Safe opening day for trout fishing season

Published: Fri 3 Oct 2014 10:17 AM
Media Release
Safe opening day for trout fishing season
3 October 2014
New Zealand’s trout fishing season opened this week – and the region’s Harbour Master was delighted with the good behaviour of boaties on the lakes.
“We would have had about 300 boats out on the lakes between Tarawera, Rotoiti and Ōkataina for the first day of the fishing season, and only one had no lifejackets on board,” Bay of Plenty Regional Council Harbour Master Peter Buell said.
“These people were using a borrowed boat, so it’s a reminder to people providing holiday accommodation which includes use of water craft that they really need to provide safety equipment and lifejackets for everyone on board. The group went back and got lifejackets.”
Mr Buell said behaviour on the water was the best he’d seen, and boaties were showing an exceptionally good attitude to boating safety. Maritime officers inspected more than 150 boats at Lake Tarawera and along with lifejackets, more boats had fire extinguishers, flares and EPIRB locator beacons than seen before.
Maritime officers were also at Lake Rotoiti on Wednesday from the early hours of the morning, and only one vessel didn’t fully comply with correct navigational lights. Out of about 40 boats launched pre-dawn this was a good result, Mr Buell said.
On Lake Tarawera, of the 70 – 80 vessels being launched four dinghies did not have adequate lighting and were not permitted to launch until it was light enough. All vessels had the correct number of lifejackets and most were wearing them in the rough conditions.
“We hope that attitude lasts throughout the summer, and we see fewer incidents of silly behaviour putting boaties and others at risk on the water. Given the high winds, which added to launching and retrieving problems, it was noticeable that skippers were more tolerant, and overall compliance has improved dramatically.”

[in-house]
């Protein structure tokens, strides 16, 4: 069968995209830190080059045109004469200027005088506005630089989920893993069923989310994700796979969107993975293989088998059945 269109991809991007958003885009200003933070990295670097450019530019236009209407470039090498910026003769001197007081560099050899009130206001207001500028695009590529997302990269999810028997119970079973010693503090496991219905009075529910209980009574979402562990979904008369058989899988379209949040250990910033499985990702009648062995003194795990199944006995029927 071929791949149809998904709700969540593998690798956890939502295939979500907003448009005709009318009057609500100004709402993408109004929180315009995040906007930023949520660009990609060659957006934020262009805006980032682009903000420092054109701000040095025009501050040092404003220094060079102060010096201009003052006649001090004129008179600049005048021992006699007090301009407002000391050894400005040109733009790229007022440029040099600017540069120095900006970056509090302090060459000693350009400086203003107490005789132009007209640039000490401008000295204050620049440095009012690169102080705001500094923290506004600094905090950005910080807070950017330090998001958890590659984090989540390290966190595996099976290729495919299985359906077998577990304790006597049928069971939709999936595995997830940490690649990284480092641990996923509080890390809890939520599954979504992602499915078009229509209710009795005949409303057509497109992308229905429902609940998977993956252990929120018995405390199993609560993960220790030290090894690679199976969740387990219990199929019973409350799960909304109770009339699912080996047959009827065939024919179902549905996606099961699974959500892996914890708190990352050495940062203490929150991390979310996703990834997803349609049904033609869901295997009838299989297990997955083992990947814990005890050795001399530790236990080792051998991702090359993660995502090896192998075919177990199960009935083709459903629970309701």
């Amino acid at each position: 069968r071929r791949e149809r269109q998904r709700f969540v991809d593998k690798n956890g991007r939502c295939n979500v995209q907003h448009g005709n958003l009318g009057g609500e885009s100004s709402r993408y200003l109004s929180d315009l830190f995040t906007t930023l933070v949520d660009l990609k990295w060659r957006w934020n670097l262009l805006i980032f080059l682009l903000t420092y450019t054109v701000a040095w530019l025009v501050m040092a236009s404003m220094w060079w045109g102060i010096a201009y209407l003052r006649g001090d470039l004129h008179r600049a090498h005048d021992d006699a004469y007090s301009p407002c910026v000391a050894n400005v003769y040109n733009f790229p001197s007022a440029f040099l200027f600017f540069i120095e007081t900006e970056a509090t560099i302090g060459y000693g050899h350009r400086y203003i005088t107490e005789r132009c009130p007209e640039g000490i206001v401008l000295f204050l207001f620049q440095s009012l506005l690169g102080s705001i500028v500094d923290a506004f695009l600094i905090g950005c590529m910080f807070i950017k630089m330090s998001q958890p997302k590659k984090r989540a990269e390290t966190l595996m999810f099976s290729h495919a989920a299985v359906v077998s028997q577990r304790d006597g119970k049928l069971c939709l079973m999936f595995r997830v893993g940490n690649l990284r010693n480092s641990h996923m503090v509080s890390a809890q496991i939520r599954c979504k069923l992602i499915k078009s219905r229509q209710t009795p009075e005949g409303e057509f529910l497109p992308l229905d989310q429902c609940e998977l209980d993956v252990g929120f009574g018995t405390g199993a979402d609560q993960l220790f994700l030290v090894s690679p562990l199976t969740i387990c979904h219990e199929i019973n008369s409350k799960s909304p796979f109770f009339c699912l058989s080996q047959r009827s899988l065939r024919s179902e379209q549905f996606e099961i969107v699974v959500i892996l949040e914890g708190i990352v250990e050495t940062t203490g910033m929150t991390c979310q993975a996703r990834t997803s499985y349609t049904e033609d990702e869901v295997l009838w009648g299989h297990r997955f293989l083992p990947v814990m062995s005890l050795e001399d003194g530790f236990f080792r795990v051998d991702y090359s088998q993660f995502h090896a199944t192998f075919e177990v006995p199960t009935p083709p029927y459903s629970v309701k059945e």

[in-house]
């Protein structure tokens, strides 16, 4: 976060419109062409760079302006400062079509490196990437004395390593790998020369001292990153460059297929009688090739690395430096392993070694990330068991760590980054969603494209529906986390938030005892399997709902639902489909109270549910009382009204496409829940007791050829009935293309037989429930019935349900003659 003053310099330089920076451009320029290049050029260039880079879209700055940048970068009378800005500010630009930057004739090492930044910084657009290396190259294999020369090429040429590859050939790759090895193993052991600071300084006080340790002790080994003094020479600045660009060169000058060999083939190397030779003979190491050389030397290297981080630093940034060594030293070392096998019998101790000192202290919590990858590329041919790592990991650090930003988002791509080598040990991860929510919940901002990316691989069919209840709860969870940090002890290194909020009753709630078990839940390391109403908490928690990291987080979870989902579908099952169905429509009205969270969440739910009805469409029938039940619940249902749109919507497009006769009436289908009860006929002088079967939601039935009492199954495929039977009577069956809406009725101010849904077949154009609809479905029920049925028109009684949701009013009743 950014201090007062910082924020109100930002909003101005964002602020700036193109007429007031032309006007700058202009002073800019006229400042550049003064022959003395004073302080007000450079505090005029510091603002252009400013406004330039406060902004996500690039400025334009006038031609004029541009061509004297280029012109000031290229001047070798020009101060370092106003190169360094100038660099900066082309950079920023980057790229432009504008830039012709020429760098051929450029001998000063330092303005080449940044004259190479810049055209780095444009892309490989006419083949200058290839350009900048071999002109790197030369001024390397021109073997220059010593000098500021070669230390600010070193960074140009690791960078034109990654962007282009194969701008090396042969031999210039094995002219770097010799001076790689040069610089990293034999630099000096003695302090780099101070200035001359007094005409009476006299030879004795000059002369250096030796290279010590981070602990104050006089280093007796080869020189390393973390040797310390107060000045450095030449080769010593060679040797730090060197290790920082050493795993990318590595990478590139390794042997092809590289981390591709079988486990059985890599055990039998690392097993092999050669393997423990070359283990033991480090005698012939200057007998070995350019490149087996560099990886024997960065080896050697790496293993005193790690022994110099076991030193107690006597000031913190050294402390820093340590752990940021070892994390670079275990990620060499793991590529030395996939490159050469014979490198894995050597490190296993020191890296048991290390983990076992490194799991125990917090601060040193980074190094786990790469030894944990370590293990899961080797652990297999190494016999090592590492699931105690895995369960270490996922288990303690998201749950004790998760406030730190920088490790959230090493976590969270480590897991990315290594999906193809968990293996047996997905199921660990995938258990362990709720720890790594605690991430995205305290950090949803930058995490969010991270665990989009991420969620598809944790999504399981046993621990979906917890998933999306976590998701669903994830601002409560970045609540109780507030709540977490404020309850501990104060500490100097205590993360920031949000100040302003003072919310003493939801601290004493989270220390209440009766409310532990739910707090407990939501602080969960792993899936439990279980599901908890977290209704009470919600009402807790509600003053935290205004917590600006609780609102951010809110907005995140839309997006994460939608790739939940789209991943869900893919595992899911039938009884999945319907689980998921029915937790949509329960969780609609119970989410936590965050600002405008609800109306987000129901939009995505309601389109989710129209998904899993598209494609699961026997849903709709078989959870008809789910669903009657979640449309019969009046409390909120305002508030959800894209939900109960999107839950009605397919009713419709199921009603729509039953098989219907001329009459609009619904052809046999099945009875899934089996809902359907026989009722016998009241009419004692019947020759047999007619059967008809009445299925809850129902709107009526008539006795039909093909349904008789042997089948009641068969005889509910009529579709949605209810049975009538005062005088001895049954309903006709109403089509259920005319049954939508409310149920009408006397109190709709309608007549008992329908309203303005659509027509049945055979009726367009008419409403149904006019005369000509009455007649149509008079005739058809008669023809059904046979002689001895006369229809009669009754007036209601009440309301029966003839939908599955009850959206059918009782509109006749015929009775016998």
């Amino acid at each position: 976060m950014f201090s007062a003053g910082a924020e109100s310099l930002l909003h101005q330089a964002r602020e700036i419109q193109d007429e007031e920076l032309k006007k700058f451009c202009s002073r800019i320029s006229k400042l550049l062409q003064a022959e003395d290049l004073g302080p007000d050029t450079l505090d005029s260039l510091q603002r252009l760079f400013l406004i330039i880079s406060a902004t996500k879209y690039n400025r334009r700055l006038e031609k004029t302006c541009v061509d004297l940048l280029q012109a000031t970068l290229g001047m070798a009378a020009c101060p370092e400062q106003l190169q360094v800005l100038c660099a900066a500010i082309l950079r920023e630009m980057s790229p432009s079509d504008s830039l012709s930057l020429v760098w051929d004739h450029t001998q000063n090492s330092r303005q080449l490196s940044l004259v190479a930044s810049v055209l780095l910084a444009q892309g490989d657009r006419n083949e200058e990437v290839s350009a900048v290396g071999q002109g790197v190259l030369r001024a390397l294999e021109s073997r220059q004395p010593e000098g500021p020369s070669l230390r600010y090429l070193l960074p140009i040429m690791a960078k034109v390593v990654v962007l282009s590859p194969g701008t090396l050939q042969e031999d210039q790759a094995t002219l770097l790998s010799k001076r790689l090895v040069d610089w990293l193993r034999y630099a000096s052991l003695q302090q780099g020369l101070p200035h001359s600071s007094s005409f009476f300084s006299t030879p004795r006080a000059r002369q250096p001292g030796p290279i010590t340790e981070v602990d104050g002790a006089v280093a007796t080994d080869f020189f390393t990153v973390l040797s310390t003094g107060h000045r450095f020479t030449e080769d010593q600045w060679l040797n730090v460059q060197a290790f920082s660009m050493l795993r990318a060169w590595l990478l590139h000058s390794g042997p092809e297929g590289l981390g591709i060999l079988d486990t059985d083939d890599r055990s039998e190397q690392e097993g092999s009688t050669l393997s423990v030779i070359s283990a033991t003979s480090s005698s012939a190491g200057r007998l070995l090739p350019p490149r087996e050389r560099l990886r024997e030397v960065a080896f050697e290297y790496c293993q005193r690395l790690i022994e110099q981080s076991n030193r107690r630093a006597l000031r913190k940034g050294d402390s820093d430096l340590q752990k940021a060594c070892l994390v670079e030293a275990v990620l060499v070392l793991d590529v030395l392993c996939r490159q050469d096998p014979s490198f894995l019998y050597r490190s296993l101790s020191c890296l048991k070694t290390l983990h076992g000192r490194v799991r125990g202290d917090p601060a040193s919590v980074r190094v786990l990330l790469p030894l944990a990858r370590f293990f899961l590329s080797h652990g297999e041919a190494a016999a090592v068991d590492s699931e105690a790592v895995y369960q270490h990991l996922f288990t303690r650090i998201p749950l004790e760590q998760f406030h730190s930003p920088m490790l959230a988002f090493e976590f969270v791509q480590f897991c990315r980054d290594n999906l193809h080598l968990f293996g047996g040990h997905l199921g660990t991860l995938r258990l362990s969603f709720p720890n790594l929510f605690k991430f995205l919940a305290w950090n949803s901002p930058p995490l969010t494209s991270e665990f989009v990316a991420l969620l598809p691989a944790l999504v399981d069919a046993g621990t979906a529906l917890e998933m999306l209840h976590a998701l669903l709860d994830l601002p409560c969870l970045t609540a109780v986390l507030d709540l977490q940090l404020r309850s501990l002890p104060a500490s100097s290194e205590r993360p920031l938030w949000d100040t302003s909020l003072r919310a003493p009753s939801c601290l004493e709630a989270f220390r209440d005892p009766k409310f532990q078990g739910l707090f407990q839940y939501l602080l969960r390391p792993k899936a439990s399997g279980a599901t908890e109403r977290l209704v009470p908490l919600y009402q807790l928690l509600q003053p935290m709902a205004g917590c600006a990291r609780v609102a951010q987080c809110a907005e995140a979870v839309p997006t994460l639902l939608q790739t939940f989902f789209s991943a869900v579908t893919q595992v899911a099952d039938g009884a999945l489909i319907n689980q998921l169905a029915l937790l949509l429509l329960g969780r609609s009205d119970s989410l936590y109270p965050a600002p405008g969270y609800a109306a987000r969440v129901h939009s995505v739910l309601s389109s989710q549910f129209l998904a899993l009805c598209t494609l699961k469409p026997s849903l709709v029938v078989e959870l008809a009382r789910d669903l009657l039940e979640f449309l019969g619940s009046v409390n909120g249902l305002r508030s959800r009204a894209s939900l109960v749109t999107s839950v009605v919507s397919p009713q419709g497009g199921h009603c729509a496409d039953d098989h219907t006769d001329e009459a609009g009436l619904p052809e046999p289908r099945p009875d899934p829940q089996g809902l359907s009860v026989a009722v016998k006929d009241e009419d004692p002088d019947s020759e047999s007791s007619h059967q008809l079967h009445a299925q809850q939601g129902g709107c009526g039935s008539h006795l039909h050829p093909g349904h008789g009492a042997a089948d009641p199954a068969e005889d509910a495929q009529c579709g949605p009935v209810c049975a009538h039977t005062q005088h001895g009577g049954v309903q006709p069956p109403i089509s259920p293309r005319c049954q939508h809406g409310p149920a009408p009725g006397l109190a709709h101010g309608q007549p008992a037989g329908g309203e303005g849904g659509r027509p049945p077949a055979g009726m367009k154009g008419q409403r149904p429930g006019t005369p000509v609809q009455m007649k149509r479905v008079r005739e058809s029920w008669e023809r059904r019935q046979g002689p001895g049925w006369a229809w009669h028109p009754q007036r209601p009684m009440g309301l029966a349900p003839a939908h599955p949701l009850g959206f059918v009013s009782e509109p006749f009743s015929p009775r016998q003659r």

“Ramp protocol and courtesy was good, despite boats backed up to 10 to15 at a time waiting to launch, and speed was well controlled to and from the ramps.”
Rotorua Lakes Harbour Master Pererika Makiha reminded boaties to service their boats before going on the water, as three boats failed to start at the ramps.
“The standard comment from the skippers was ‘it was going ok last summer’. Servicing your vessel is very important. The last thing a boatie wants to happen is a breakdown on the lake or even worse out on the ocean away from assistance,” he said.
A national Safer Boating Week begins on 17 October to focus boaties’ attention on key boating safety messages to get their boats and gear ready for the season. The National Pleasure Boat Safety Forum and Maritime NZ are organising activities to remind people to prepare their boat, check their gear and know the boating rules.
No-one is required to have a licence to operate a boat in New Zealand, but ignorance of maritime rules or regional bylaws can lead to fines or prosecution.
Enough lifejackets of the right size and type for everyone on board must always be carried, and should be worn at all times on the water. Boaties must also stick to safe speeds – five knots within 200 metres of the shore, a boat with a dive flag or any other boat or swimmer.

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